LAY EXPERT WOULD LIKE INQUIRY INTO EDUCATION ACT ADMINISTRATION
Support for the protest, published in the CATuome HERALD, against the unwieldy administrative machine which has been erected on the Education Act comes from a Director of Education, who asks for a respite from the flow of proposals, recommendations and requirements.
Mr F. A. Hughes, the Director of Education for Staffordshire, also asked for a suspension of judgment on the Hadow Report, and suggested that it might require modification as a result of experience.
The repressive effect of recent schemes on religious schools is shown by the proposal of Lord Sankey to the Church of England Education Council that some of the schools might have to be surrendered.
From Our Educational Correspondent
Mgr. W. F. Brown, Bishop of Pella, told me this week that it would not be right to single out objects of criticism at this time. "Both the Board of Education and the local education authorities," he said, "have to work within the limits of an Act of Parliament, which must inevitably affect the position of the former all-age smaller school. " The whole conception of the change was introduced in the Act of 1918 which laid down the changes in the grades and methods which should follow when the children reached a certain age."
Asked his views as to the demand for an inquiry into the administrative machinery which has been erected on the Education Acts, he replied: " Ah I That is another matter."
RIG SUPPORT Support for this demand came last week from Mr F. A. Hughes, the Director of Education for Staffordshire and President of the Association of Directors and Secretaries of Education.
In his presidential address to the Association he pleaded for a respite from the spate of administrative demands. He complained that " during recent years there had come from the central authority a flow, in almost overwhelming amount, of proposals, recommendations, and requirements of a purely educational character which had placed upon local authorities a burden which they could efficiently bear only with great difficulty."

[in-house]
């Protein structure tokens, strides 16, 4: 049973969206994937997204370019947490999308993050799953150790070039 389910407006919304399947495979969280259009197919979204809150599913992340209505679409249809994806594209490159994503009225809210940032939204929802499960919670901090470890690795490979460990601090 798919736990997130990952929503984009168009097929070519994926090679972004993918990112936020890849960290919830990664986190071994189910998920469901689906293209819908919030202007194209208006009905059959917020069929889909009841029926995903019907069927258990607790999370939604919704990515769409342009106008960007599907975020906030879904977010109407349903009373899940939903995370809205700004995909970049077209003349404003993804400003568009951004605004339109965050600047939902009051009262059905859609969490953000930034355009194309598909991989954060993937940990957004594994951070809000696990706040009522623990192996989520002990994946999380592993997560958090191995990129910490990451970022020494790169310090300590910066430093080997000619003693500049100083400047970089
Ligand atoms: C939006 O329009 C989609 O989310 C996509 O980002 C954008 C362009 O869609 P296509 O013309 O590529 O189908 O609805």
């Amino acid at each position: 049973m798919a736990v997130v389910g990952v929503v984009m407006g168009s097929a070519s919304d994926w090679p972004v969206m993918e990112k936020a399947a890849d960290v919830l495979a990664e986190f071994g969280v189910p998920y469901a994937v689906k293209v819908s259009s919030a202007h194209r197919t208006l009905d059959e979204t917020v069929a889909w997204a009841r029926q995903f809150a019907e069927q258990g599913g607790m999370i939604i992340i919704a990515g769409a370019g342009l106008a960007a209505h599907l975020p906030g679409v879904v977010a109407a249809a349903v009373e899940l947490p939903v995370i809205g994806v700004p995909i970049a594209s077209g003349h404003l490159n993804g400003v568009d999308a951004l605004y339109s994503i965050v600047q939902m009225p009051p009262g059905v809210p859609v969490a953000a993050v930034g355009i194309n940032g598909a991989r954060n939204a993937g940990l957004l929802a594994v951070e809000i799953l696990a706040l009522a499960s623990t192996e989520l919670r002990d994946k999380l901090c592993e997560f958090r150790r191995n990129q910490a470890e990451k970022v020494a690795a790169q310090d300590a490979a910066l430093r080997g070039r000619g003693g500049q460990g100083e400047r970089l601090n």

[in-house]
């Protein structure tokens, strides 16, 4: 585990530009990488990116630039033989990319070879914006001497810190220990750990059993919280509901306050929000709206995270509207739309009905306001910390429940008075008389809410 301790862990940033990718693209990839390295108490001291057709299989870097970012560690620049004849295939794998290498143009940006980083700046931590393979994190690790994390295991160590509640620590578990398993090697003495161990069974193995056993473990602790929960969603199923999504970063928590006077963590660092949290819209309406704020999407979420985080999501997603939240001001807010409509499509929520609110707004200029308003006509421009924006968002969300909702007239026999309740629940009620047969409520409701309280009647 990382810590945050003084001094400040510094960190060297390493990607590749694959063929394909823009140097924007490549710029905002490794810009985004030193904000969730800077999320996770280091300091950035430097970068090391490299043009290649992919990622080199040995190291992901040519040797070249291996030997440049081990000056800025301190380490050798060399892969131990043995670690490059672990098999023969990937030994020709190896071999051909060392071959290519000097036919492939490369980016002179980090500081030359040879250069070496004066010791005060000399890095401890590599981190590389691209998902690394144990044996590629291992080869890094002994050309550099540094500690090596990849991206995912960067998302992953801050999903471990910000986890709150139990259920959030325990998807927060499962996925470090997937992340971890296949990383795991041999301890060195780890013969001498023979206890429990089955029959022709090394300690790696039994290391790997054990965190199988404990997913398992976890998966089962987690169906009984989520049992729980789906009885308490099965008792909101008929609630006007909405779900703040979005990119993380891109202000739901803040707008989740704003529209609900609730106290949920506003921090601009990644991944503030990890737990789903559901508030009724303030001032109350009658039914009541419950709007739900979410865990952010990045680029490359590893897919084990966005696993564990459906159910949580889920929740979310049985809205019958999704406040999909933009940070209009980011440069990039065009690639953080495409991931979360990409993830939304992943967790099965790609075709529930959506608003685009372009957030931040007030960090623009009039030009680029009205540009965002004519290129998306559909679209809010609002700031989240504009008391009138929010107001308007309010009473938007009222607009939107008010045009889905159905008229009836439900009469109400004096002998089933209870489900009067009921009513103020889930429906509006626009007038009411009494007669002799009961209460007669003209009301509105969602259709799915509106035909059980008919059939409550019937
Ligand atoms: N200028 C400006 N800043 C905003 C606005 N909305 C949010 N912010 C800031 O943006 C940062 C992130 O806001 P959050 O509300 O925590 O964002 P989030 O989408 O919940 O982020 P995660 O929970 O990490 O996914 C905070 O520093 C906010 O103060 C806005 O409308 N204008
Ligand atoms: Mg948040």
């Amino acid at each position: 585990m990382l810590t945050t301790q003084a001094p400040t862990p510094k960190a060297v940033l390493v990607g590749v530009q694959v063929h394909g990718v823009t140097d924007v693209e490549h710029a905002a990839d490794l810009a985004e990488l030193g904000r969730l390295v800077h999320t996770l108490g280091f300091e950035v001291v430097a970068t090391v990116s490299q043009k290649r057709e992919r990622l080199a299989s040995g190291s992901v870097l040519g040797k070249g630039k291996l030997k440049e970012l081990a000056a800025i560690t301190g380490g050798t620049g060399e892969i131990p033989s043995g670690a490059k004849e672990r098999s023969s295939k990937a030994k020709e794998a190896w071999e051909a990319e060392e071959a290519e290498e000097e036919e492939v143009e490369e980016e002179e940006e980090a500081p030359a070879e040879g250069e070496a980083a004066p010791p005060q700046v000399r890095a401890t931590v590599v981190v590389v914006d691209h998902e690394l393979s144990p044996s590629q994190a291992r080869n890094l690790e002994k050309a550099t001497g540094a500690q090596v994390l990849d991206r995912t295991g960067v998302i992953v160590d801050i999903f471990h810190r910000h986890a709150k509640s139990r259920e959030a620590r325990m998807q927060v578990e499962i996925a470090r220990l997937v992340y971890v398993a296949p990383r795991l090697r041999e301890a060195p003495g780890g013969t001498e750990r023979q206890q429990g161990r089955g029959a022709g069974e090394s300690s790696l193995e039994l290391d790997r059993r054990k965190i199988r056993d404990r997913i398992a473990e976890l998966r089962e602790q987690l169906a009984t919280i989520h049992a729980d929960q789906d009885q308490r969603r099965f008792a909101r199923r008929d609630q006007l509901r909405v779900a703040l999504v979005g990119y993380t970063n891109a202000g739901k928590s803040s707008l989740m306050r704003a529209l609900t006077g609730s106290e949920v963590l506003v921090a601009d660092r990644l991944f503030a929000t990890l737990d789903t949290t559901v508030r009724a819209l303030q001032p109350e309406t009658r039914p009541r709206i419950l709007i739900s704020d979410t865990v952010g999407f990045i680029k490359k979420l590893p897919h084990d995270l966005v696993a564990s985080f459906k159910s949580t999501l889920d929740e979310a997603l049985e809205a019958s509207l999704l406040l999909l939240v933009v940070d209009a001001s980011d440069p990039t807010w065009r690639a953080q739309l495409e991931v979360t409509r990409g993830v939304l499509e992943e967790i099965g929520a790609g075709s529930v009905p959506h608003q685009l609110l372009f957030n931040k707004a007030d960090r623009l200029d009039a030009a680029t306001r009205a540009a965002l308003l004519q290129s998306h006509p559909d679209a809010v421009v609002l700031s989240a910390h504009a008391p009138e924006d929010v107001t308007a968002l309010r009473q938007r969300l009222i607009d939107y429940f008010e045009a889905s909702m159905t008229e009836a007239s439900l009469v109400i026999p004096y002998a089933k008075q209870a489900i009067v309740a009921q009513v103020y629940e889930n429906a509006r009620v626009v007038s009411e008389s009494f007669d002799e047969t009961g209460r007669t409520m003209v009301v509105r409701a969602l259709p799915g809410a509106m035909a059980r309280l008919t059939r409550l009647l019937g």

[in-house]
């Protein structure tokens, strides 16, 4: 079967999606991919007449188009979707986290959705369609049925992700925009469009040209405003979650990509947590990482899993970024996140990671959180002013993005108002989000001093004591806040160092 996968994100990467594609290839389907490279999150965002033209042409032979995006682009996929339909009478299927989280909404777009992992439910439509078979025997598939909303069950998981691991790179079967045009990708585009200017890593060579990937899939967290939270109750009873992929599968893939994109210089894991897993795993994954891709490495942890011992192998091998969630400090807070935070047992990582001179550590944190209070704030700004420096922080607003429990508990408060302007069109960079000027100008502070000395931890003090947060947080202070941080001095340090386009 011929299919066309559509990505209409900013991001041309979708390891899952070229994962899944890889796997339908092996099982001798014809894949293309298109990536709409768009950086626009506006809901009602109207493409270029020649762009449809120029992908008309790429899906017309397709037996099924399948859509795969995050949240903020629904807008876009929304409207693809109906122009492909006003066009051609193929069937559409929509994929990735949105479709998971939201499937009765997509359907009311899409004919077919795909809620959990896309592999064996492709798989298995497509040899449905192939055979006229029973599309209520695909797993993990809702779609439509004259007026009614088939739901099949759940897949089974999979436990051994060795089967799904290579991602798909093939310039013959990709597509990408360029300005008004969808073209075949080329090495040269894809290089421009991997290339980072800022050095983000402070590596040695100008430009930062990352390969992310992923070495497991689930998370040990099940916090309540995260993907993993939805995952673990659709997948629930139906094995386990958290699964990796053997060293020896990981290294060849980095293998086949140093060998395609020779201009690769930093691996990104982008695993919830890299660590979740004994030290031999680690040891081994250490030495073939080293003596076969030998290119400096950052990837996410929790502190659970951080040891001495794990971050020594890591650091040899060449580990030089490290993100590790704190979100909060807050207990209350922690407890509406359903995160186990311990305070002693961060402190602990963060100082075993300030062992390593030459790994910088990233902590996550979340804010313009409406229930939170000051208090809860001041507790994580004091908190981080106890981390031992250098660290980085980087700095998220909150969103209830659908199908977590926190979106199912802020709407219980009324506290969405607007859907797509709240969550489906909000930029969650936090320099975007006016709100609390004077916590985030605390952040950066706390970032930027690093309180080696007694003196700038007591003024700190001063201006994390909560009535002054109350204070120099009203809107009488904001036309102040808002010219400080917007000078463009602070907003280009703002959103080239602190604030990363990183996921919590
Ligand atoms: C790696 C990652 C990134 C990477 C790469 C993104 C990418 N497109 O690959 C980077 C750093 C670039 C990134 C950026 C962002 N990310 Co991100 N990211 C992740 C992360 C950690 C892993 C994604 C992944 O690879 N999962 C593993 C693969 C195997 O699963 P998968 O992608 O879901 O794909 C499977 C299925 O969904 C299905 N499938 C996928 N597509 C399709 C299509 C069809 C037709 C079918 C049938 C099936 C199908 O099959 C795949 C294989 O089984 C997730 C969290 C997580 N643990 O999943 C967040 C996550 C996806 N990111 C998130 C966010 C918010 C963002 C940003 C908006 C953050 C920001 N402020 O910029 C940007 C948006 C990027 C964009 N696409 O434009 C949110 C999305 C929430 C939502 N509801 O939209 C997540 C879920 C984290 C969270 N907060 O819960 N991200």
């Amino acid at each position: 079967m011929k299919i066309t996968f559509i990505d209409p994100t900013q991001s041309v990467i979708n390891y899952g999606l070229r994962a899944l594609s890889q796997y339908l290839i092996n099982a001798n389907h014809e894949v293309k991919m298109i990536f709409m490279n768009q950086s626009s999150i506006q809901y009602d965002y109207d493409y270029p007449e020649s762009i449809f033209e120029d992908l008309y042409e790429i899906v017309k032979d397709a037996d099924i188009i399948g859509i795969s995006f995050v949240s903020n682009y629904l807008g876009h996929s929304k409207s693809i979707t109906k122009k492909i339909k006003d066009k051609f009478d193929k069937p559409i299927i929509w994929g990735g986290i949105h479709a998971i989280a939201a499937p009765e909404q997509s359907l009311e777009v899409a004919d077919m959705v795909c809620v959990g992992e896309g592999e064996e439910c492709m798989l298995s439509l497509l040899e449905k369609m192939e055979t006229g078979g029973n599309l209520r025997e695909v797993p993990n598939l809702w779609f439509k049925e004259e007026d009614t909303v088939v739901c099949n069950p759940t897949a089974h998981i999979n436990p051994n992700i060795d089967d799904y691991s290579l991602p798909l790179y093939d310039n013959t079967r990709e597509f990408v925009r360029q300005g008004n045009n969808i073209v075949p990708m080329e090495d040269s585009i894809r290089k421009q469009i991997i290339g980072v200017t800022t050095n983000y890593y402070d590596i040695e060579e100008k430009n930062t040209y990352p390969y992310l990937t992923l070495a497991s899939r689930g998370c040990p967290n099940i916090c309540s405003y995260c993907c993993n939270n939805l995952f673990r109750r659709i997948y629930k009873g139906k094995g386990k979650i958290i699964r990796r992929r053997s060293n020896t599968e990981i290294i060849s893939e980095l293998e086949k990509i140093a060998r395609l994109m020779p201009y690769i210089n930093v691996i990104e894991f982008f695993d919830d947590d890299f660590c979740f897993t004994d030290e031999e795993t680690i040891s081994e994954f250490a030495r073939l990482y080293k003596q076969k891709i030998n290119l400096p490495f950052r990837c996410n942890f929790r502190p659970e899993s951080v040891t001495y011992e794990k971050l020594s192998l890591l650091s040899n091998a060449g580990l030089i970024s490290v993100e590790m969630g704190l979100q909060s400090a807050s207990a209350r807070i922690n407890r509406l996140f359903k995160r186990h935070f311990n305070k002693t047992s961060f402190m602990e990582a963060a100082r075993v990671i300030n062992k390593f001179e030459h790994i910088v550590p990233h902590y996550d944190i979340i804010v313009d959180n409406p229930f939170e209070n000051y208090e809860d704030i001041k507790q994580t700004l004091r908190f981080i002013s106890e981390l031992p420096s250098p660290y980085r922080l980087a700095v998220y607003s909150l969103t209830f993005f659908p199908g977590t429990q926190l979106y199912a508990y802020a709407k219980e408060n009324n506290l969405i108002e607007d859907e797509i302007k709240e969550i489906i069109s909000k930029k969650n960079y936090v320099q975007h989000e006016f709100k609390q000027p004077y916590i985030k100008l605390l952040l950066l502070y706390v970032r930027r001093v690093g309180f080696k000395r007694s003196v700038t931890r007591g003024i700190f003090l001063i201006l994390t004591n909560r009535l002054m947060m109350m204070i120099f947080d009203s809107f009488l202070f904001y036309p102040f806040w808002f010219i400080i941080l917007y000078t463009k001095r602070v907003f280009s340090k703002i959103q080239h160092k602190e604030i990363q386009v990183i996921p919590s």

BURDEN ON MANAGERS It may be reasonable to ask if local authorities can bear the administrative burden " only with great. difficulty," how can our school managers bear it and the additional burden of further unforeseen demands?
Mr Hughes gave it as his opinion that the reorganised schools demanded unhurried opportunities for experiment, and said that it would be foolish to assume that the aims of the Hadow Report had been reached, or even that they might not require modification as a result of experience.
This suggested doubt of the complete infallibility of the Hadow Scheme is of considerable interest coming from so prominent a Director of Education, and it parallels the very complaint made by the Very Rev. Canon J. Newton in the Interview published in the CATHOLIC HERALD last week.
FURTHER OBJECTIONS Other objections to the administrative scheme made by Mr Hughes were that the arrangements were " chaotic," and the vesting of powers of two different kinds on local authorities made for confusion.
He said further, that there is urgent need for a comprehensive and critical examination of the whole adminestrafive aspect of the educational sy.stem of the country, and demanded a complete statutory reorganisation.
Mr Hughes was, of course, dealing with the administrative demands and proposals of the Board of Education, and while one may agree with him to that extent there appears to be strong ground for extending the proposed inquiry to include the local powers under which unsympathetic authorities can wreck the development of Catholic education, while authorities which are neither unsympathetic nor sympathetic can impose an unreasonably heavy burden.
PRIMATE'S OPTIMISM It is not only Catholic schools which' suffer from these heavy administrative handicaps. Church of England schools are likewise suffering. Lord Sankey last week, as chairman of the National Society, addressed the Consultative Committee of the Central Council of the Church of England for Religious Education, and gave a grave view of the situation.
He went so far as to declare that the Church of England might have to surrender some of its schools because of the growing demands of the Board of Education.
The Archbishop of Canterbury opposed this suggestion because he did not think local education authorities were at all likely to " impose further difficulties upon Church schools." Lord Sankey was less optimistic.